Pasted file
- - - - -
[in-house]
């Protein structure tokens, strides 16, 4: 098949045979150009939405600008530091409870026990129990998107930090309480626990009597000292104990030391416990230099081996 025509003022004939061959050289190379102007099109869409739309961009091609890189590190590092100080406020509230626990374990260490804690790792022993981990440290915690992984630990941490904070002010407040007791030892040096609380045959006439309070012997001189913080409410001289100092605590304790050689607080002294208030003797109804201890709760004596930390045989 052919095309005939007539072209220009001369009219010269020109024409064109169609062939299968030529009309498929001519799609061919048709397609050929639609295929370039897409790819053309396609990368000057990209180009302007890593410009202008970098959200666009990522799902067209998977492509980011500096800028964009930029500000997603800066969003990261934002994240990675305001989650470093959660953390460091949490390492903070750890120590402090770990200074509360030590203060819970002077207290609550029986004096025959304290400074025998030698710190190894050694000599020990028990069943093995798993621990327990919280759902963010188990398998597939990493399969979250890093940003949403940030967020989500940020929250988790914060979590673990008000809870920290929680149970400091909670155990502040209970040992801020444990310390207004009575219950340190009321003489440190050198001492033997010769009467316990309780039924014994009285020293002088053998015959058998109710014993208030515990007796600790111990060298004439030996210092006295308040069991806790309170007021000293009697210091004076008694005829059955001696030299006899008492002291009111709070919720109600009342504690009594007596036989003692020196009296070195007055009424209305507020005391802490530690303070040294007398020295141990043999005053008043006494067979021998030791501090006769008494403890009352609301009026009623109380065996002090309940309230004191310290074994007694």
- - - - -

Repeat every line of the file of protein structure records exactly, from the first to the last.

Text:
[in-house]
């Protein structure tokens, strides 16, 4: 098949045979150009939405600008530091409870026990129990998107930090309480626990009597000292104990030391416990230099081996 025509003022004939061959050289190379102007099109869409739309961009091609890189590190590092100080406020509230626990374990260490804690790792022993981990440290915690992984630990941490904070002010407040007791030892040096609380045959006439309070012997001189913080409410001289100092605590304790050689607080002294208030003797109804201890709760004596930390045989 052919095309005939007539072209220009001369009219010269020109024409064109169609062939299968030529009309498929001519799609061919048709397609050929639609295929370039897409790819053309396609990368000057990209180009302007890593410009202008970098959200666009990522799902067209998977492509980011500096800028964009930029500000997603800066969003990261934002994240990675305001989650470093959660953390460091949490390492903070750890120590402090770990200074509360030590203060819970002077207290609550029986004096025959304290400074025998030698710190190894050694000599020990028990069943093995798993621990327990919280759902963010188990398998597939990493399969979250890093940003949403940030967020989500940020929250988790914060979590673990008000809870920290929680149970400091909670155990502040209970040992801020444990310390207004009575219950340190009321003489440190050198001492033997010769009467316990309780039924014994009285020293002088053998015959058998109710014993208030515990007796600790111990060298004439030996210092006295308040069991806790309170007021000293009697210091004076008694005829059955001696030299006899008492002291009111709070919720109600009342504690009594007596036989003692020196009296070195007055009424209305507020005391802490530690303070040294007398020295141990043999005053008043006494067979021998030791501090006769008494403890009352609301009026009623109380065996002090309940309230004191310290074994007694």